24th October 2018
66B Regent St
Redfern, NSW 2016
Old habits die hard, and although I now live in Sydney with its bounty of amazing ramen options, I still find myself jumping at the news of a new ramen restaurant as if I were living in the ramen wasteland that was Melbourne circa 2014.
But then again, RaRa isn’t just any old ramen place. Apparently, the chef and co-owner, Scott Gault, travelled to Japan to learn and perfect this tonkotsu recipe, which is kept so strictly under lock and key that ‘if we go on holidays, that tonkotsu will come off the menu if we don’t make it in advance.’ All we’re told is that the broth is made from just water, garlic, and pork bones, and as for the tare – the concentrated paste that seasons the ramen soup – we know nothing about it at all. Call me intrigued. Anyway, this whole hush-hush business is seriously working out, because on the night I went, they were full within 30 minutes of opening, despite seriously blustery and unseasonal weather.
Fancy-schmancy secrets aside however, RaRa is no gimmicky slouch. The noodles are made fresh daily on site, the pork and eggs are free-range, and you can be sure that you’re not drinking yesterday’s soup, because once it’s gone, it’s gone. A lot of effort has also been put into the interior, which has a slick cosiness that’s more reminiscent of an izakaya than a casual ramen bar. But instead of an unending list of nibbles, all you’ll find on the remarkably concise menu is 4 types of ramen (though to be fair, there are a few chilli and black garlic variants on the tonkotsu), options for additional toppings, and a succinct and very local drinks list.
Unsurprisingly, the dish I wanted to try the most was the secret RaRa Tonkotsu ($16.9). This took its time coming out, but oh boy was it worth the wait. The pork soup was astoundingly good – not only was it thick and creamy with collagen, it also had a deep and umami flavour to it – two things that I find can often be mutually exclusive. The flavour hits hard and pulls you right in – it is definitely the best tonkotsu soup I’ve ever had.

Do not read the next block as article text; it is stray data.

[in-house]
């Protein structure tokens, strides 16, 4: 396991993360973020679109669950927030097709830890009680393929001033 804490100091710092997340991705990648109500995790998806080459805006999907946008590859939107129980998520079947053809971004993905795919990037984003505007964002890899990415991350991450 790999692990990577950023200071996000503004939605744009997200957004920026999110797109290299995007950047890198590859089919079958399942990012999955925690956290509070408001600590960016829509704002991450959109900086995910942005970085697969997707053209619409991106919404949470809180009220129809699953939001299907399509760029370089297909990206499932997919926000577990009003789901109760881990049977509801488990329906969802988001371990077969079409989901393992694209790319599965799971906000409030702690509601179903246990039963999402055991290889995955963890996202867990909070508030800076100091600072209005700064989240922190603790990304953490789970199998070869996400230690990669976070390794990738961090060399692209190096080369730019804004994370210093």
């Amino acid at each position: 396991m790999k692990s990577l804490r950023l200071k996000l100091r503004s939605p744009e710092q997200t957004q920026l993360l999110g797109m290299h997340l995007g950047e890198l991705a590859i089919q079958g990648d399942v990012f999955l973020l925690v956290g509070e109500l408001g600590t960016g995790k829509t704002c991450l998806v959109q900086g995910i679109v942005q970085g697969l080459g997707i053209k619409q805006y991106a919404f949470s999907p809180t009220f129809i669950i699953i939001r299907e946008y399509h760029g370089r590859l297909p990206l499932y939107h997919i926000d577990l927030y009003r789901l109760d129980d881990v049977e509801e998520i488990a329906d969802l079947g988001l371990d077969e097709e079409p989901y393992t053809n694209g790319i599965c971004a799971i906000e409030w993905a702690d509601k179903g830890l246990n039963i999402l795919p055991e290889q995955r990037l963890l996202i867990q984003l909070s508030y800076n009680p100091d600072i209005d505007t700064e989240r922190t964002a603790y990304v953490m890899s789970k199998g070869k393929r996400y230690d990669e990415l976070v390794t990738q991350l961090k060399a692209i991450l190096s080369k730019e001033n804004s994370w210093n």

As for the noodles, they complemented the soup perfectly. Made super-thin in the Hakata style, these firm yet surprisingly springy noodles soaked the porky goodness of the broth right up. The egg was top-notch too; in fact, the only complaint I can make is regarding the charshu. Although sliced satisfyingly thick, it lacked the buttery tenderness of other versions I’ve had, and they could’ve left the meat on the charcoal grill (yes they use one of those here) for just a smidge longer to allow the fatty flavours to come through more clearly.
I went back the following week to try out the Pork Shoyu ($16.9) ramen. This time around, the soy-based broth was clear and peppery, with a flavour profile that leaned towards a delicate umami, though you can still see the pork fat floating tantalisingly on the surface. The pork in this bowl also had more of that melt-in-the-mouth fattiness I was after, and you can taste the smoky flavour from the grill a lot better against the lighter soup. And although I’m not usually the biggest fan of sprouts, the ones here were remarkably plump and crunchy, and worked well interspersed with the chewy noodles.
I came away from my two visits to RaRa very impressed indeed. The tonkotsu was probably the best I’ve ever had, and although the shoyu wouldn’t be my first choice, it is a great alternative for those who like their noodles on the lighter side. I also really like the thin, Hakata-styled noodles they make here; despite being the predominant style in Melbourne, it’s actually not all that common in Sydney, so it’s good to see it represented so well here. Literally the only downside I can think of is that the place tends to get very busy, very quickly… but if the wait gets too long, you can always pop into Huxtaburger next door – just sayin’.
Rating: 15/20 – ra-ra-rad.
This rating reflects my personal experience at the time of visit